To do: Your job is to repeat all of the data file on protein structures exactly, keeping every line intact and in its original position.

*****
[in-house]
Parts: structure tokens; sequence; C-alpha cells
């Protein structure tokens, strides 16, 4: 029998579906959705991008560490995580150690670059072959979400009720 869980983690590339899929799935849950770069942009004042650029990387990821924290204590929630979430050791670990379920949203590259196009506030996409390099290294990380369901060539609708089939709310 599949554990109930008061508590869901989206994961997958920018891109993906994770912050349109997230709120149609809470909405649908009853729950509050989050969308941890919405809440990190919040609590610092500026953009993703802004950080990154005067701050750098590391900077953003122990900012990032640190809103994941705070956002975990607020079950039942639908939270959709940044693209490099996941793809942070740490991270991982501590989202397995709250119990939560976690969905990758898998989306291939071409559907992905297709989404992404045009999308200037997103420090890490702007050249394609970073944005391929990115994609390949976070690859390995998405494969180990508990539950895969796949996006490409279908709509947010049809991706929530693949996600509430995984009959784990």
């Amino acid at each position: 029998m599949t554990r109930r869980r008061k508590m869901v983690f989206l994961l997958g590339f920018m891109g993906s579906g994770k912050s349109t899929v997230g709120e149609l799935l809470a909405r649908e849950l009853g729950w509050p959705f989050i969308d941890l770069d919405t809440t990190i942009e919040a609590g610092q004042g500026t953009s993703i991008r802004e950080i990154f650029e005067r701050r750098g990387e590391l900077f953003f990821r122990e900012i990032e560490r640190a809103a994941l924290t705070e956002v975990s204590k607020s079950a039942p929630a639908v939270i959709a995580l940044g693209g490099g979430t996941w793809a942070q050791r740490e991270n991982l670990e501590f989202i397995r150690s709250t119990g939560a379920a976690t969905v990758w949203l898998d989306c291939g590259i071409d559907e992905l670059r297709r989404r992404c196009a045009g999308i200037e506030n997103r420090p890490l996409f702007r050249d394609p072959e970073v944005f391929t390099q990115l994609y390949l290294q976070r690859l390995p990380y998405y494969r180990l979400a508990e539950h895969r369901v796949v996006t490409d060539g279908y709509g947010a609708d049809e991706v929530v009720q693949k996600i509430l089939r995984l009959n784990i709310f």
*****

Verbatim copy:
[in-house]
Parts: structure tokens; sequence; C-alpha cells
């Protein structure tokens, strides 16, 4: 029998579906959705991008560490995580150690670059072959979400009720 869980983690590339899929799935849950770069942009004042650029990387990821924290204590929630979430050791670990379920949203590259196009506030996409390099290294990380369901060539609708089939709310 599949554990109930008061508590869901989206994961997958920018891109993906994770912050349109997230709120149609809470909405649908009853729950509050989050969308941890919405809440990190919040609590610092500026953009993703802004950080990154005067701050750098590391900077953003122990900012990032640190809103994941705070956002975990607020079950039942639908939270959709940044693209490099996941793809942070740490991270991982501590989202397995709250119990939560976690969905990758898998989306291939071409559907992905297709989404992404045009999308200037997103420090890490702007050249394609970073944005391929990115994609390949976070690859390995998405494969180990508990539950895969796949996006490409279908709509947010049809991706929530693949996600509430995984009959784990």
């Amino acid at each position: 029998m599949t554990r109930r869980r008061k508590m869901v983690f989206l994961l997958g590339f920018m891109g993906s579906g994770k912050s349109t899929v997230g709120e149609l799935l809470a909405r649908e849950l009853g729950w509050p959705f989050i969308d941890l770069d919405t809440t990190i942009e919040a609590g610092q004042g500026t953009s993703i991008r802004e950080i990154f650029e005067r701050r750098g990387e590391l900077f953003f990821r122990e900012i990032e560490r640190a809103a994941l924290t705070e956002v975990s204590k607020s079950a039942p929630a639908v939270i959709a995580l940044g693209g490099g979430t996941w793809a942070q050791r740490e991270n991982l670990e501590f989202i397995r150690s709250t119990g939560a379920a976690t969905v990758w949203l898998d989306c291939g590259i071409d559907e992905l670059r297709r989404r992404c196009a045009g999308i200037e506030n997103r420090p890490l996409f702007r050249d394609p072959e970073v944005f391929t390099q990115l994609y390949l290294q976070r690859l390995p990380y998405y494969r180990l979400a508990e539950h895969r369901v796949v996006t490409d060539g279908y709509g947010a609708d049809e991706v929530v009720q693949k996600i509430l089939r995984l009959n784990i709310f």